“Code?”

“For unlocking the landing bay. And for undergoing the microbe decontamination process.”

Weng grimaced. Nothing was going according to plan. He had half a mind to severely tongue-lash Gen, but he had no idea what kind of secret report the assistant might send to the Overseer. The prudent course would be to talk less and listen more.

He needed water. And more political experience. He was determined to get both, no matter the cost.


Weng tugged at the worksuit collar. The drab grey clothing might protect his skin from whatever chemicals were being used to help the miners process asteroid ore, but it was uncomfortable as all hell. The decontamination procedure had already irritated his skin enough. First baked by microwaves, then slow cooked in nanofibers. He felt like an overcooked pork dumpling.

He glanced at Gen, standing impassively next to him in the control room. The younger man didn’t seem overly irritated by the material. Maybe he, too, was a robot, Weng mused. The assistant seemed to have no emotions whatsoever.

He looked around the control room. Pre-war. Cut into the rock surface, no windows or doors. Little more than a side culvert from the main mining operating chamber. The only object in the room was a large metal desk with what looked like an old-fashioned computer terminal and keyboard pad. He could hear the hum of a cooling fan from inside the desk. A computer heatsink?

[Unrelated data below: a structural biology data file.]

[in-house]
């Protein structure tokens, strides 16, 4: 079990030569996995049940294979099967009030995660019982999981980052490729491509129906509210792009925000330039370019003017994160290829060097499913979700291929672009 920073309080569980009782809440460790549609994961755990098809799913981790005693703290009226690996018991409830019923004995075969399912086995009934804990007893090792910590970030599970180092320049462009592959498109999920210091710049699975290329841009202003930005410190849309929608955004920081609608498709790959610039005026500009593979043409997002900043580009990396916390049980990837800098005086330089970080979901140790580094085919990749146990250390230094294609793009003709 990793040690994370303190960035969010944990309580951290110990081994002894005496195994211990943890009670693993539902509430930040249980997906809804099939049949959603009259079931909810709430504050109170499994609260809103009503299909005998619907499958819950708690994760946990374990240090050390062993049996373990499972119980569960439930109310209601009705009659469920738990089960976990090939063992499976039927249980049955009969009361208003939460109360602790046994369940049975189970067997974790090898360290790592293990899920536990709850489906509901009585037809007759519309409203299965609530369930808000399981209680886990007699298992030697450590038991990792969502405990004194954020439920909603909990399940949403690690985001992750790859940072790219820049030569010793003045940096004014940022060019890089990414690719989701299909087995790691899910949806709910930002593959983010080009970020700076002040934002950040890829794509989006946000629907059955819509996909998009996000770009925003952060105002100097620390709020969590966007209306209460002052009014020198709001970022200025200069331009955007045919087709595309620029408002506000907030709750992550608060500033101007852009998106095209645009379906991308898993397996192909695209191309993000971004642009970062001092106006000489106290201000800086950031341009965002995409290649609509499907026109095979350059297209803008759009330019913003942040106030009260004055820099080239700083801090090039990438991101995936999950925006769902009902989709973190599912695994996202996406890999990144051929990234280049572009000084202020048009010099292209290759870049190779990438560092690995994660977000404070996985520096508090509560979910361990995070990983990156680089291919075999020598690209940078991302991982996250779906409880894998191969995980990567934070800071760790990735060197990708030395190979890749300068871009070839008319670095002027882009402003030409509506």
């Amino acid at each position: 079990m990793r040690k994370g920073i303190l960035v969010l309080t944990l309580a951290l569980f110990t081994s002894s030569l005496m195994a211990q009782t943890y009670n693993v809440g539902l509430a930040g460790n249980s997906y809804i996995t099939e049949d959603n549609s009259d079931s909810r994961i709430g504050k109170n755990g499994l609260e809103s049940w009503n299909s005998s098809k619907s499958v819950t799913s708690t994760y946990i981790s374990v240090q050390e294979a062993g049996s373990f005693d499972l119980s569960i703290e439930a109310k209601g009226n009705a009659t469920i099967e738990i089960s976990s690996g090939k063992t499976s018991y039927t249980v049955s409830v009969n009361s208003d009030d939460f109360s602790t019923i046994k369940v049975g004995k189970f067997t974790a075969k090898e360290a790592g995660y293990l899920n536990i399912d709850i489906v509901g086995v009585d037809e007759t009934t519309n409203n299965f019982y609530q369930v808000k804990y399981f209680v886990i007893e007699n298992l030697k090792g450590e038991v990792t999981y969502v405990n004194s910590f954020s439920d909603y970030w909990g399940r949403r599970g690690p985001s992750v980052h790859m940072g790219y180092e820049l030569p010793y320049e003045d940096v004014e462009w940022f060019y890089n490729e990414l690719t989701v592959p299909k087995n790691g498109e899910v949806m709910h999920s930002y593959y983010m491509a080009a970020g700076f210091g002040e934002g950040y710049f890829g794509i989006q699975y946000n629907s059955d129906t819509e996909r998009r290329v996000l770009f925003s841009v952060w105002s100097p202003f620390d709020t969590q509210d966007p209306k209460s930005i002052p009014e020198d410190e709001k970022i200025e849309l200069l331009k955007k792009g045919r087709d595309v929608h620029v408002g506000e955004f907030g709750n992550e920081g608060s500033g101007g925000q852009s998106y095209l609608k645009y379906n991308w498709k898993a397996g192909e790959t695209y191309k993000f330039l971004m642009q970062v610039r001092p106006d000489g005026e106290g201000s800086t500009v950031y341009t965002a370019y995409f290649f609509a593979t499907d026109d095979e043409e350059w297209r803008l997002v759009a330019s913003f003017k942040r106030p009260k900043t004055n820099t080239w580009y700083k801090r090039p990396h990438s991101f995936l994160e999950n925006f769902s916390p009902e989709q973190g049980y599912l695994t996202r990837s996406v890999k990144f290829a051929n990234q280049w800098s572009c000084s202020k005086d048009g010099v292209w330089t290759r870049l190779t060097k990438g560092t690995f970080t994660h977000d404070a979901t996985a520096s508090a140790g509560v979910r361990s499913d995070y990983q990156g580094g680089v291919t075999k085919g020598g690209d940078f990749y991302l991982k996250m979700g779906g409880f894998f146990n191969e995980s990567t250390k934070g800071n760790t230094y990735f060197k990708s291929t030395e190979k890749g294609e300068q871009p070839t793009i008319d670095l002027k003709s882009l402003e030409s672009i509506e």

He nearly sneered, then caught himself. Of course, their operation would be primitive. He should have expected no less. He wondered what else…

A voice called out from behind him.

Jiǔyăng, Weng-xiānshēng. Welcome to Ceres.”

He stopped tugging at the collar and turned around. Talbot entered, accompanied by a slightly shorter person with an eerily smiling face. Both wore the same dull grey suit. Talbot carried her gloves and hardhat under one arm. The other walked stiffly, moving with a shuffling gait. As if its feet were permanently attached to the ground. A robot, then.

“Very nice to make your acquaintance, as well,” Weng replied smoothly. “Compliments on your accent.”

Talbot shrugged. “Thank you, but I know it’s rusty. We don’t get much opportunity to talk with UN diplomats.”

Weng shook his head. “I’m not UN. As I said, I represent the interests of—”

“The United Mars Colonies?” Talbot finished.

She walked around them to the desk, touching the computer terminal. Weng stayed silent as she scanned something on the screen. She looked up at him.

“There is no such organization,” she stated bluntly. “Who are you, really?”

The robot had taken up a position directly behind them, Weng noted. It still smiled at them. Weng smiled back, disarmingly, he hoped. He folded his hands in front of him.

“Sub-chief Talbot,” he began.

“Just Talbot,” she said.